• Enrique Duque Tovar, 36, of Axon, Ga., charged with Conspiracy to Commit Mail Fraud; Conspiracy to Engage in Forced Labor; nine counts of Forced Labor; and Conspiracy to Commit Money Laundering;
  • Jose Carmen Duque Tovar, 58, of Axon, charged with Conspiracy to Commit Mail Fraud; Conspiracy to Engage in Forced Labor; nine counts of Forced Labor; and Conspiracy to Commit Money Laundering;
  • Charles Michael King, 31, of Waycross, Ga., charged with Conspiracy to Commit Mail Fraud; Conspiracy to Engage in Forced Labor; and Conspiracy to Commit Money Laundering;
  • Stanley Neal McGauley, 38, of Waycross, charged with Conspiracy to Commit Mail Fraud; Conspiracy to Engage in Forced Labor; and Conspiracy to Commit Money Laundering;
  • Luis Alberto Martinez, a/k/a “Chino Martinez,” 41, of Tifton, Ga., charged with Conspiracy to Commit Mail Fraud; Conspiracy to Engage in Forced Labor; and Conspiracy to Commit Money Laundering;
  • Delia Ibarra Rojas, 33, of Lyons, Ga., charged with Conspiracy to Commit Mail Fraud; Conspiracy to Engage in Forced Labor; three counts of Forced Labor; and Conspiracy to Commit Money Laundering;
  • Juana Ibarra Carrillo, 46, of Alma, Ga., charged with Conspiracy to Commit Mail Fraud; Conspiracy to Engage in Forced Labor; and Conspiracy to Commit Money Laundering;
  • Donna Michelle Rojas, a/k/a “Donna Lucio,” 33, of Collins, Ga., charged with Conspiracy to Commit Mail Fraud; Conspiracy to Engage in Forced Labor; three counts of Forced Labor; and Conspiracy to Commit Money Laundering;
  • Margarita Rojas Cardenas, a/k/a “Maggie Cardenas,” 43, of Reidsville, Ga., charged with Conspiracy to Commit Mail Fraud; Conspiracy to Engage in Forced Labor; three counts of Forced Labor; Conspiracy to Commit Money Laundering; and Tampering with a Witness;
  • Juan Fransisco Alvarez Campos, 42, a citizen of Mexico illegally present in the United States, charged with Conspiracy to Commit Mail Fraud; Conspiracy to Engage in Forced Labor; and Conspiracy to Commit Money Laundering;
  • Rosalvo Garcia Martinez, a/k/a “Chava Garcia,” 33, of Haines City, Fla., charged with Conspiracy to Commit Mail Fraud; Conspiracy to Engage in Forced Labor; and Conspiracy to Commit Money Laundering; and Tampering with a Witness;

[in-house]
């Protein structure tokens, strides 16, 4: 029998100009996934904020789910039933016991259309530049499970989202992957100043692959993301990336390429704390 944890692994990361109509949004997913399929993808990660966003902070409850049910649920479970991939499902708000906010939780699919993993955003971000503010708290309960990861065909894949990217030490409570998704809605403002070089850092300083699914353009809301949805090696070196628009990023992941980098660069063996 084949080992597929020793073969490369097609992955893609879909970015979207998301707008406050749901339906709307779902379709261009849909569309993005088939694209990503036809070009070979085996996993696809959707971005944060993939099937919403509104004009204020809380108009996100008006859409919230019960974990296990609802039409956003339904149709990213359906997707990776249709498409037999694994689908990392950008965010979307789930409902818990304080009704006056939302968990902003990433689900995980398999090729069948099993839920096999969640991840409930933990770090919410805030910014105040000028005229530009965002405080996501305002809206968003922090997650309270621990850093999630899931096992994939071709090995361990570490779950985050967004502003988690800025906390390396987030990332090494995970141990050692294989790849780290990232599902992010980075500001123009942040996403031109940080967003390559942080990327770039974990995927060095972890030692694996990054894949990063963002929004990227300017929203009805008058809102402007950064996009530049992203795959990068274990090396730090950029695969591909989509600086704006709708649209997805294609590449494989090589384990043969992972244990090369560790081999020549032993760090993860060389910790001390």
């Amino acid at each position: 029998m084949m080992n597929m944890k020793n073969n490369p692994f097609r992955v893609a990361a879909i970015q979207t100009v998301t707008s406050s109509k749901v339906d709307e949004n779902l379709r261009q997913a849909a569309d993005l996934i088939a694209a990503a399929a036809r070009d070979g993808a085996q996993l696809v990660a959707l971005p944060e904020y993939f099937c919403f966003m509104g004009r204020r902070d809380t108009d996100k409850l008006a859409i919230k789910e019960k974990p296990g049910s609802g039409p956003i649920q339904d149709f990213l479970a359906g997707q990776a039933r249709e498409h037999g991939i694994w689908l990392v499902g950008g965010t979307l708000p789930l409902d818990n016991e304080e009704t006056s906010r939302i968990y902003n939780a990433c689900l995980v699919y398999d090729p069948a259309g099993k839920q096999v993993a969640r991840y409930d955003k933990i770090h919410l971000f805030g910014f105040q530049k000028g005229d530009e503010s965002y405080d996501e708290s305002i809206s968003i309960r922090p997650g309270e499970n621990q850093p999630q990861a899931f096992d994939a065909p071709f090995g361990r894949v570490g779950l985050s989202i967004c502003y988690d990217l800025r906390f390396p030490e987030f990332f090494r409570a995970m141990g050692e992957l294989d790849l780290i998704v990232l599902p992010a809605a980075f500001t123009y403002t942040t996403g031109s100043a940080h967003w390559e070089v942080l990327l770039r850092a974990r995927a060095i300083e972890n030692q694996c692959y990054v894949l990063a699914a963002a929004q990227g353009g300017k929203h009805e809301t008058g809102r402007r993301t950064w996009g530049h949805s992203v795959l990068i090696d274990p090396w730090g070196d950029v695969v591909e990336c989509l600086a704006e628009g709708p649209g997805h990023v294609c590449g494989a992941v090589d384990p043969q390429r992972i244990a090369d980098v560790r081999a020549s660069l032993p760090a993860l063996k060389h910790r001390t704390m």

• Esther Ibarra Garcia, 63, of Dade City, Fla., charged with Conspiracy to Commit Mail Fraud; Conspiracy to Engage in Forced Labor; three counts of Forced Labor; and Conspiracy to Commit Money Laundering;
  • Rodolfo Martinez Maciel, 26, a citizen of Mexico illegally present in the United States, charged with Conspiracy to Commit Mail Fraud; Conspiracy to Engage in Forced Labor; three counts of Forced Labor; and Conspiracy to Commit Money Laundering;
  • Brett Donavan Bussey, 39, of Tifton, Ga., charged with Conspiracy to Commit Mail Fraud; four counts of Mail Fraud; Conspiracy to Engage in Forced Labor; Conspiracy to Commit Money Laundering; and Tampering with a Witness;
  • Linda Jean Facundo, 36, of Tifton, charged with Conspiracy to Commit Mail Fraud; Conspiracy to Engage in Forced Labor; and Conspiracy to Commit Money Laundering;
  • Gumara Canela, 34, of Alma, charged with Conspiracy to Commit Mail Fraud; Conspiracy to Engage in Forced Labor; 14 counts of Forced Labor; and Conspiracy to Commit Money Laundering;
  • Daniel Merari Canela Diaz, 24, a citizen of Mexico illegally present in the United States, charged with Conspiracy to Commit Mail Fraud; Conspiracy to Engage in Forced Labor; and Conspiracy to Commit Money Laundering; and,
  • Carla Yvonne Salinas, 28, of Laredo, Texas, charged with Conspiracy to Commit Mail Fraud; Conspiracy to Engage in Forced Labor; and Conspiracy to Commit Money Laundering.

Those charged with conspiracy to engage in forced labor and simple forced labor face up to life in federal prison without parole while those charged with conspiracy to commit mail fraud, mail fraud, money laundering conspiracy, and tampering with a witness face up to 80 years in prison without parole.

John Binder is a reporter for Breitbart News. Email him at jbinder@breitbart.com. Follow him on Twitter here